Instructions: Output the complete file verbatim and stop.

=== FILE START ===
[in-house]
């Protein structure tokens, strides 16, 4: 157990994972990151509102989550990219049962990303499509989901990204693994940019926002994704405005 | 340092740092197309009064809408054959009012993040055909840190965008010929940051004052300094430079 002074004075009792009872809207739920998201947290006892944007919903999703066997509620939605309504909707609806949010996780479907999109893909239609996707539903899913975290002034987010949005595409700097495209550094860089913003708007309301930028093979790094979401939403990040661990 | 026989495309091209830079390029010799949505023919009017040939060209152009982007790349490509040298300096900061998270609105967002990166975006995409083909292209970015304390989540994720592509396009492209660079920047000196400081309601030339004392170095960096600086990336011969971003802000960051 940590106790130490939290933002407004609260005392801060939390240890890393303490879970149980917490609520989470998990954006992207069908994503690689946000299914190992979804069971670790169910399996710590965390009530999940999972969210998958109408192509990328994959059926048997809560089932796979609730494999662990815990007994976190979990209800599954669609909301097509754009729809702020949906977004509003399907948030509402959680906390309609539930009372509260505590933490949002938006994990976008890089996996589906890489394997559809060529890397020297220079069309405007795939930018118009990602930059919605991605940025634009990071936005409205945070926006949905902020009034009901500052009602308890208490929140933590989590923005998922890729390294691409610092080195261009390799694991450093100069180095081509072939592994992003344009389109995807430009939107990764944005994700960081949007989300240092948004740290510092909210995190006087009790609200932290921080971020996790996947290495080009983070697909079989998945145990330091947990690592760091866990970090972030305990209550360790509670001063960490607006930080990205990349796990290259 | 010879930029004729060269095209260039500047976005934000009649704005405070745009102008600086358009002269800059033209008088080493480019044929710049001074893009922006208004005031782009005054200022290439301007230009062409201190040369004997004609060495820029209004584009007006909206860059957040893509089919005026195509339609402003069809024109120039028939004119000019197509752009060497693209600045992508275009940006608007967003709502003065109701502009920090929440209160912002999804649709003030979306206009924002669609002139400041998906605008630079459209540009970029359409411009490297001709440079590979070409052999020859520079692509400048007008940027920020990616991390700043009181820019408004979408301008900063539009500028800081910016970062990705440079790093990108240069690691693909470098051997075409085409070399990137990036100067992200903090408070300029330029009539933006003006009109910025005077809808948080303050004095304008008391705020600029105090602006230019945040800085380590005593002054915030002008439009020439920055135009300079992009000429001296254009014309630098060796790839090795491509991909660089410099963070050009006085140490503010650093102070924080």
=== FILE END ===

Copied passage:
[in-house]
């Protein structure tokens, strides 16, 4: 157990994972990151509102989550990219049962990303499509989901990204693994940019926002994704405005 | 340092740092197309009064809408054959009012993040055909840190965008010929940051004052300094430079 002074004075009792009872809207739920998201947290006892944007919903999703066997509620939605309504909707609806949010996780479907999109893909239609996707539903899913975290002034987010949005595409700097495209550094860089913003708007309301930028093979790094979401939403990040661990 | 026989495309091209830079390029010799949505023919009017040939060209152009982007790349490509040298300096900061998270609105967002990166975006995409083909292209970015304390989540994720592509396009492209660079920047000196400081309601030339004392170095960096600086990336011969971003802000960051 940590106790130490939290933002407004609260005392801060939390240890890393303490879970149980917490609520989470998990954006992207069908994503690689946000299914190992979804069971670790169910399996710590965390009530999940999972969210998958109408192509990328994959059926048997809560089932796979609730494999662990815990007994976190979990209800599954669609909301097509754009729809702020949906977004509003399907948030509402959680906390309609539930009372509260505590933490949002938006994990976008890089996996589906890489394997559809060529890397020297220079069309405007795939930018118009990602930059919605991605940025634009990071936005409205945070926006949905902020009034009901500052009602308890208490929140933590989590923005998922890729390294691409610092080195261009390799694991450093100069180095081509072939592994992003344009389109995807430009939107990764944005994700960081949007989300240092948004740290510092909210995190006087009790609200932290921080971020996790996947290495080009983070697909079989998945145990330091947990690592760091866990970090972030305990209550360790509670001063960490607006930080990205990349796990290259 | 010879930029004729060269095209260039500047976005934000009649704005405070745009102008600086358009002269800059033209008088080493480019044929710049001074893009922006208004005031782009005054200022290439301007230009062409201190040369004997004609060495820029209004584009007006909206860059957040893509089919005026195509339609402003069809024109120039028939004119000019197509752009060497693209600045992508275009940006608007967003709502003065109701502009920090929440209160912002999804649709003030979306206009924002669609002139400041998906605008630079459209540009970029359409411009490297001709440079590979070409052999020859520079692509400048007008940027920020990616991390700043009181820019408004979408301008900063539009500028800081910016970062990705440079790093990108240069690691693909470098051997075409085409070399990137990036100067992200903090408070300029330029009539933006003006009109910025005077809808948080303050004095304008008391705020600029105090602006230019945040800085380590005593002054915030002008439009020439920055135009300079992009000429001296254009014309630098060796790839090795491509991909660089410099963070050009006085140490503010650093102070924080």